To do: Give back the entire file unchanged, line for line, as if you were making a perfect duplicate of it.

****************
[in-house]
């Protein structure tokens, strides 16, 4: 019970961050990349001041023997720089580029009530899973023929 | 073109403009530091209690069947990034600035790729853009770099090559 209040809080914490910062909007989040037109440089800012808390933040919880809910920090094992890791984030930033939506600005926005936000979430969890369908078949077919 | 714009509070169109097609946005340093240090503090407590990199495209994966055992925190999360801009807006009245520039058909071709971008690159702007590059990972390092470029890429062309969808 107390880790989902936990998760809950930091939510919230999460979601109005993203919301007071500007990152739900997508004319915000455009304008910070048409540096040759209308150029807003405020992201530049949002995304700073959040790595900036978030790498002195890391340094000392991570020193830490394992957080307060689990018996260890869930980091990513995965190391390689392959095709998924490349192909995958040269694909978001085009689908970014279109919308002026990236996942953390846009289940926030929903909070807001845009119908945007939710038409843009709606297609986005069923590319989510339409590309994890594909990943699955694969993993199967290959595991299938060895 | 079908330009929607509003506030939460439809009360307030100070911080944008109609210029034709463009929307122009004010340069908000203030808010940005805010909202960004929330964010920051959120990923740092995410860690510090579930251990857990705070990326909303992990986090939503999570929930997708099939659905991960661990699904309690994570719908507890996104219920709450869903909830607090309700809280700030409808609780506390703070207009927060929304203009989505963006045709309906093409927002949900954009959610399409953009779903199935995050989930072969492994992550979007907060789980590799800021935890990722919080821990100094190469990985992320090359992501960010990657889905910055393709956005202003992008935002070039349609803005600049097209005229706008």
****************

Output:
[in-house]
């Protein structure tokens, strides 16, 4: 019970961050990349001041023997720089580029009530899973023929 | 073109403009530091209690069947990034600035790729853009770099090559 209040809080914490910062909007989040037109440089800012808390933040919880809910920090094992890791984030930033939506600005926005936000979430969890369908078949077919 | 714009509070169109097609946005340093240090503090407590990199495209994966055992925190999360801009807006009245520039058909071709971008690159702007590059990972390092470029890429062309969808 107390880790989902936990998760809950930091939510919230999460979601109005993203919301007071500007990152739900997508004319915000455009304008910070048409540096040759209308150029807003405020992201530049949002995304700073959040790595900036978030790498002195890391340094000392991570020193830490394992957080307060689990018996260890869930980091990513995965190391390689392959095709998924490349192909995958040269694909978001085009689908970014279109919308002026990236996942953390846009289940926030929903909070807001845009119908945007939710038409843009709606297609986005069923590319989510339409590309994890594909990943699955694969993993199967290959595991299938060895 | 079908330009929607509003506030939460439809009360307030100070911080944008109609210029034709463009929307122009004010340069908000203030808010940005805010909202960004929330964010920051959120990923740092995410860690510090579930251990857990705070990326909303992990986090939503999570929930997708099939659905991960661990699904309690994570719908507890996104219920709450869903909830607090309700809280700030409808609780506390703070207009927060929304203009989505963006045709309906093409927002949900954009959610399409953009779903199935995050989930072969492994992550979007907060789980590799800021935890990722919080821990100094190469990985992320090359992501960010990657889905910055393709956005202003992008935002070039349609803005600049097209005229706008």